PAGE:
Isla lived her life pretending it was not strange, no matter how many people disagreed. She preferred to think of herself as usual, despite having no memory of her life before she crawled out of the dirt. While the people of Meathe whispered about her, she dusted the shelves of her shop and sold potions. She paid them no mind, no matter how many illustrious stories they created about her. She’d grown fond of the myth they’d created. It earned her more coin than she ever expected. People from neighboring kingdoms would visit her to get a taste of her magic.
They never left her shop disappointed.
With a small fortune, she spent her mornings working and her afternoons were for herself. She would visit the docks and the markets, bartering for a good deal. Despite the whispers, she was fearfully admired. It used to bother her, the tinge of apprehension everyone approached her with until she remembered that they had seen her emerge that fateful morning, smeared in mud, and wearing a ragged chemise in the market…. The Buried Woman. No one called her that to her face yet, she’d heard it whispered. When she first heard it, she smiled and agreed it fit her quite well. She was, indeed, the woman born from the earth.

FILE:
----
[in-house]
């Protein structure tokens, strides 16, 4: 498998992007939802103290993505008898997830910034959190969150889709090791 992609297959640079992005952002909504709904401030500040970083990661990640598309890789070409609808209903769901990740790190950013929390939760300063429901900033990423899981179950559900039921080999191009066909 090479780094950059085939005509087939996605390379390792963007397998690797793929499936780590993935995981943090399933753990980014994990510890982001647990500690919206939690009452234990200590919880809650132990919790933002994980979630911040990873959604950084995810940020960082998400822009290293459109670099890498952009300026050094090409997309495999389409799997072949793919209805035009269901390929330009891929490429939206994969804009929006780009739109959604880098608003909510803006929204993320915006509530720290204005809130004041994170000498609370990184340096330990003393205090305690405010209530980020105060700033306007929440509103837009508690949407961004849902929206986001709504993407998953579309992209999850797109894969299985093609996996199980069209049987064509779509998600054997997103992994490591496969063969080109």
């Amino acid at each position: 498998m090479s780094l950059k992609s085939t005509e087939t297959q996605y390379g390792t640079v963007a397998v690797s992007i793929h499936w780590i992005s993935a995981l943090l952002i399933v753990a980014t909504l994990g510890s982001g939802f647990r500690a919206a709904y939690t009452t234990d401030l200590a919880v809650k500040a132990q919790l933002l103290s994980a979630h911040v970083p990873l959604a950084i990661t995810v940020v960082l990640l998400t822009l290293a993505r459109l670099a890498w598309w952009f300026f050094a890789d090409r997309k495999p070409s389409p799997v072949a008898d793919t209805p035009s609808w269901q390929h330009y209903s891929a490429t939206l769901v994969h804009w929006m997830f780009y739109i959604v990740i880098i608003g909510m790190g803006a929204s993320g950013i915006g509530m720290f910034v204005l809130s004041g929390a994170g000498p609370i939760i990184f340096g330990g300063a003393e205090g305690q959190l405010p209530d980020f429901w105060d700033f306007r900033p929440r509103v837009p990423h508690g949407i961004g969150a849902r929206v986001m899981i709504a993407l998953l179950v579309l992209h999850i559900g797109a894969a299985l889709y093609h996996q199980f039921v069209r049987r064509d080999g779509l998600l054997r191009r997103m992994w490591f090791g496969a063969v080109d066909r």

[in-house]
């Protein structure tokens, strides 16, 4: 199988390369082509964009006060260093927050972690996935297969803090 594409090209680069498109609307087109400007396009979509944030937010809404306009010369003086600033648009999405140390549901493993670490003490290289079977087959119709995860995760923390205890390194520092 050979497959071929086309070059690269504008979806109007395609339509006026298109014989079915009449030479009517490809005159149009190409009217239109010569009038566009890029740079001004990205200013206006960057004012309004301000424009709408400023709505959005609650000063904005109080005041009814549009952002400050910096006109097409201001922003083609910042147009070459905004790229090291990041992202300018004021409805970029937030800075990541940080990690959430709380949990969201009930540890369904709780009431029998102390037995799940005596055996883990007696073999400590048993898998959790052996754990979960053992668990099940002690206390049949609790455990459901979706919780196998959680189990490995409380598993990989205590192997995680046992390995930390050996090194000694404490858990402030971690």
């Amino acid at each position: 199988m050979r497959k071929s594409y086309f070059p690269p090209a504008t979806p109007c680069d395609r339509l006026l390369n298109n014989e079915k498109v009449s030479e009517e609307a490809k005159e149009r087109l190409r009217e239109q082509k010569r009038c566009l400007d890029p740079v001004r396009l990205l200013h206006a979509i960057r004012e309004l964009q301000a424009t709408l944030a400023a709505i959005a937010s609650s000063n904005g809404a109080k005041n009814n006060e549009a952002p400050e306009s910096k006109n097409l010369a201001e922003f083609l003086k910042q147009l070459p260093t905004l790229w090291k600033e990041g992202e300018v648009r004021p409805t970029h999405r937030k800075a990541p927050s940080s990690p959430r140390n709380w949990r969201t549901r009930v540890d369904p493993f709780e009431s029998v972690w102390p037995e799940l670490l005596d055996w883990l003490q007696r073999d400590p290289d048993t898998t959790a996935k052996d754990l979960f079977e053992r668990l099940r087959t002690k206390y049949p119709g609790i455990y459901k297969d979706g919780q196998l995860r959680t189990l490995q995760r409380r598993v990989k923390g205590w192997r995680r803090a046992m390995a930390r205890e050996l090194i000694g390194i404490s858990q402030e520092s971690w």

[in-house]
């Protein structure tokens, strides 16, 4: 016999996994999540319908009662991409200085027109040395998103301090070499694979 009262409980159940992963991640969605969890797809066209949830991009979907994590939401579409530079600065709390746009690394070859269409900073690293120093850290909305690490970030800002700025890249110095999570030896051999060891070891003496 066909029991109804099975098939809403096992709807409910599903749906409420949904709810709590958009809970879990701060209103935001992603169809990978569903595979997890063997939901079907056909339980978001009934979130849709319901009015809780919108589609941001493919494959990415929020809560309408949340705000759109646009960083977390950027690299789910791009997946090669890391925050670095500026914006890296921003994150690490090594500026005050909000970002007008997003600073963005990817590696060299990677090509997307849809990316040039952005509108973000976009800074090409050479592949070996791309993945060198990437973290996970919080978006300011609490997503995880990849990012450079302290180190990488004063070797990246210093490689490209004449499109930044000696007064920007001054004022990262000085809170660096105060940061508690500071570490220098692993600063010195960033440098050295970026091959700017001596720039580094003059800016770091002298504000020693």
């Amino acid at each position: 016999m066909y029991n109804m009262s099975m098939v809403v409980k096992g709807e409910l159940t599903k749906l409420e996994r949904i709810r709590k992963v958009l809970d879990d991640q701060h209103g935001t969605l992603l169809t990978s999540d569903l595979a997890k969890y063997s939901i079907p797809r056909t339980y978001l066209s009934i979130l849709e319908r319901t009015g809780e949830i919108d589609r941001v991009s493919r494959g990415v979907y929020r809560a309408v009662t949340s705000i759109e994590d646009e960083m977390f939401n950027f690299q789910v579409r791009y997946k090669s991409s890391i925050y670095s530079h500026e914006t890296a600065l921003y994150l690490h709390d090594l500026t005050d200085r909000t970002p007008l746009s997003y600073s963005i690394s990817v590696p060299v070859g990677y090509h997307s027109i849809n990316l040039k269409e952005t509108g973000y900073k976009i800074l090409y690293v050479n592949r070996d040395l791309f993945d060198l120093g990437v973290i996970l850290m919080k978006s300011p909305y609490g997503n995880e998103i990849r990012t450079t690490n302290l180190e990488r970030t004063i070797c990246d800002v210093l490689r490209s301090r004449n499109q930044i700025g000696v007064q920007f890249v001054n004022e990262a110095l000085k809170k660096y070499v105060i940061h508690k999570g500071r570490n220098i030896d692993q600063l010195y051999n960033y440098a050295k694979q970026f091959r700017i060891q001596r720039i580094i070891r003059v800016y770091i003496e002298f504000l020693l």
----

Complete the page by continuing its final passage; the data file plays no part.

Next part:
One particular evening, on an unextraordinary day of buying potato soup and fire-roasted bread, there were several knocks upon her shop’s door. She was not known to be short-tempered unless unnecessarily disturbed after hours. Inhaling deeply, she set her spoon in the bowl, dabbed her mouth with a napkin, and went to the door. Straightening her dress and apron, she stiffened her back and opened the door.